High Resolution Imagery for Crop Yields Approximation

Crop yield forecasting is an essentially the most important aspect in the agriculture which can benefit in understanding the yield gaps, aiding in suggesting better practices. Current availiablities of different geoinfomational products have extended the ways in the crop monitoring. While the crop monitoring process is the continuous process, both the high temporal resolution as well as finer spatial resolution might not be possible at many cases. For instance, Planet/Dove is equipped with daily revist cycle and WorldView-3 provides finer spatial resolution. Incorporation of both has the possibilites for understanding the crops at the field levels. Satellite data, if properly available in growing periods can be helpful in precision farming and can be implemented in guiding the samping based estimation of yields.

Satellite imageries (VHR) themselves are recieved untimely in unperiodic manner. For this, sensors with high spatial and temporal can expand the applications in the crop monitoring process. A research attempts to explain the capabilites of spatial resolution to crop yields, extents of the space borne sensors to explain the crop yield variabilites, and the particular timing for acquiring the image which helps in further explaining within-field variability.

The study collected field crop yield data from (30 fields) combine harvesting machines, each from the differnce from 3 m distance whose yield maps were generated at 10, 20 and 30m resolution. The studied imagery included WorldView-3 (1.25 m) - 8 spectral bands, Planet/Dove-Classic (3.25 m), and harmoized Landsat 8/ Sentinel-2 HLS (30 m). Field values and satellite features were correlated, rergression model was developed between field data and satellite features.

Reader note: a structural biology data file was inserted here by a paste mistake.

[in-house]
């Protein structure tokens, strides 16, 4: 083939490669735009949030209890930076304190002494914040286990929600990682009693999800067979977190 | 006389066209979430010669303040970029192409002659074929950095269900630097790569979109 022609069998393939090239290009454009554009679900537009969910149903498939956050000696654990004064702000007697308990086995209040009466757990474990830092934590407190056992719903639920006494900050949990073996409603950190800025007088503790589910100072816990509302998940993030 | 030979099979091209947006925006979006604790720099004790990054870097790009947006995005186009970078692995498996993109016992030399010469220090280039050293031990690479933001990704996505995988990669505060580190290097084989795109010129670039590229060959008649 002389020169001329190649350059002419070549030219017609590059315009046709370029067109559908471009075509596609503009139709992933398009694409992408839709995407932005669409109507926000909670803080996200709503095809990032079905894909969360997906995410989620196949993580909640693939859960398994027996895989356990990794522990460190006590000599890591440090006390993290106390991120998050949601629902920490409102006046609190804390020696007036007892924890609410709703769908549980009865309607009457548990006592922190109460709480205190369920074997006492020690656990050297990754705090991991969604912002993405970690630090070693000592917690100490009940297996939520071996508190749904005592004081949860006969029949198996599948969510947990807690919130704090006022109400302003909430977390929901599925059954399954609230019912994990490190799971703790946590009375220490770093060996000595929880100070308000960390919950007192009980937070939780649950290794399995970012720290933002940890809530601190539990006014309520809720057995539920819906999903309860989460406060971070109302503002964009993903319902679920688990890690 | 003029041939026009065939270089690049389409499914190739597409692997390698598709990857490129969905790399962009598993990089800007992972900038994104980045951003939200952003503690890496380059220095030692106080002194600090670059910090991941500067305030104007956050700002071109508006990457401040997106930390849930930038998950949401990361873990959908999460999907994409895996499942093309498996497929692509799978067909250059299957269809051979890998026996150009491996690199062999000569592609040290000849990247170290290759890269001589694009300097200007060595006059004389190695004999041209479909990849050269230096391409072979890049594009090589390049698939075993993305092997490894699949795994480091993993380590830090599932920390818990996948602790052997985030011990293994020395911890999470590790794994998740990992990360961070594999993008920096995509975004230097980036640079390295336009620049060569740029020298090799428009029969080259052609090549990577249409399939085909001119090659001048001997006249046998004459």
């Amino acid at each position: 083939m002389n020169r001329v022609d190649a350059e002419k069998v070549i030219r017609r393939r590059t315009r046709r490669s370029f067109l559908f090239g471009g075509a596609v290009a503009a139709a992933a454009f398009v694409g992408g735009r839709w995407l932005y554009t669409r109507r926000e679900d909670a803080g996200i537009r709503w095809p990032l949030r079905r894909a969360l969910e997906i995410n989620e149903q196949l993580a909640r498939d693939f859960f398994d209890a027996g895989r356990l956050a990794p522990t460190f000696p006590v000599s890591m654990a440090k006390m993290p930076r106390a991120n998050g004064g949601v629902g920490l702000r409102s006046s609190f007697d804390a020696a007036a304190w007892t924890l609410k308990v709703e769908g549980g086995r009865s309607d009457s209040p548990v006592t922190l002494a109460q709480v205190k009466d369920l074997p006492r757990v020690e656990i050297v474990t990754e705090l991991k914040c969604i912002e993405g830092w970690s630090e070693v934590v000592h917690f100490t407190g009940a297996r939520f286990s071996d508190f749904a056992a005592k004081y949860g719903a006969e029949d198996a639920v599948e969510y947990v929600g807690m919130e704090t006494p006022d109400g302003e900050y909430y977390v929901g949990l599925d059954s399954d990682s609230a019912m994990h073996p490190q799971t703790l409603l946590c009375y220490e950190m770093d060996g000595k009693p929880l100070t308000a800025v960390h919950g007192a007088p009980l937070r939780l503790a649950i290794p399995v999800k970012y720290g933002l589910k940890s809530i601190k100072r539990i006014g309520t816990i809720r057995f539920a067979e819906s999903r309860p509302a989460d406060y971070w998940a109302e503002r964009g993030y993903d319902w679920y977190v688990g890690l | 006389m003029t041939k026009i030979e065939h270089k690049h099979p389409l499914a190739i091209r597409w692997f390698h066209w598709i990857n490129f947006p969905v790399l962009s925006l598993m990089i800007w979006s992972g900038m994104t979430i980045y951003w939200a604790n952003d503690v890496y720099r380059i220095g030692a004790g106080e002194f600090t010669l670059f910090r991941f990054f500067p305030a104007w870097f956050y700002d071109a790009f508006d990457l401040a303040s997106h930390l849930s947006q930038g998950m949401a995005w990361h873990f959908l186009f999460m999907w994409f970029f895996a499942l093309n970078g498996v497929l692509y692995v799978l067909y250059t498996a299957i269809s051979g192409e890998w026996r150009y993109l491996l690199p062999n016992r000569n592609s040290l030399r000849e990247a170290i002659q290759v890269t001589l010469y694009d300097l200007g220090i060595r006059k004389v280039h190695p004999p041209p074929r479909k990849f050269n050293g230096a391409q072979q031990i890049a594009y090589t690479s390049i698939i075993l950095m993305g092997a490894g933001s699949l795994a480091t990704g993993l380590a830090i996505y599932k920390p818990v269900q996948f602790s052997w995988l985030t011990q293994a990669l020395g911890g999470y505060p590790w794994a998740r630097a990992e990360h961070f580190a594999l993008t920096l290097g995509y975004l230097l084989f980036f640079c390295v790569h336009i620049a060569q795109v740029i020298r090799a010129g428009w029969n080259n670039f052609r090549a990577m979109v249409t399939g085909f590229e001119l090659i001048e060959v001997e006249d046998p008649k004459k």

In 30 m resolution, only 59% of field variability were found to be explained due to coarseness and mixtured effects. The author notes the difficulty of making a single crop cut within 30 m pixel to be compared with the satellite data.

WV-3 could explain 48% (corn) and 36% (soybean) of crop variability in the yield variability which were months after the planting. Also, only the red, green and NIR bands were suggestive in explaining the yield variance. The authrs while analyzing the change in R2 in the fields with Planet and HLS data, with varied results unable to explain field yield variability. Different models were incorporated within for the results; positive correlations were seen between HLS and Planet based models. The noted point is that the increase in yield values decreased the models explainability towards yield variability, probably saturating over high yields.

The authors suggest in focusing in incorporation of water stress indicators and active remote sensing sensors.

The article is more concisley summarized here in nasaharvest.org.

Link for the research paper: 

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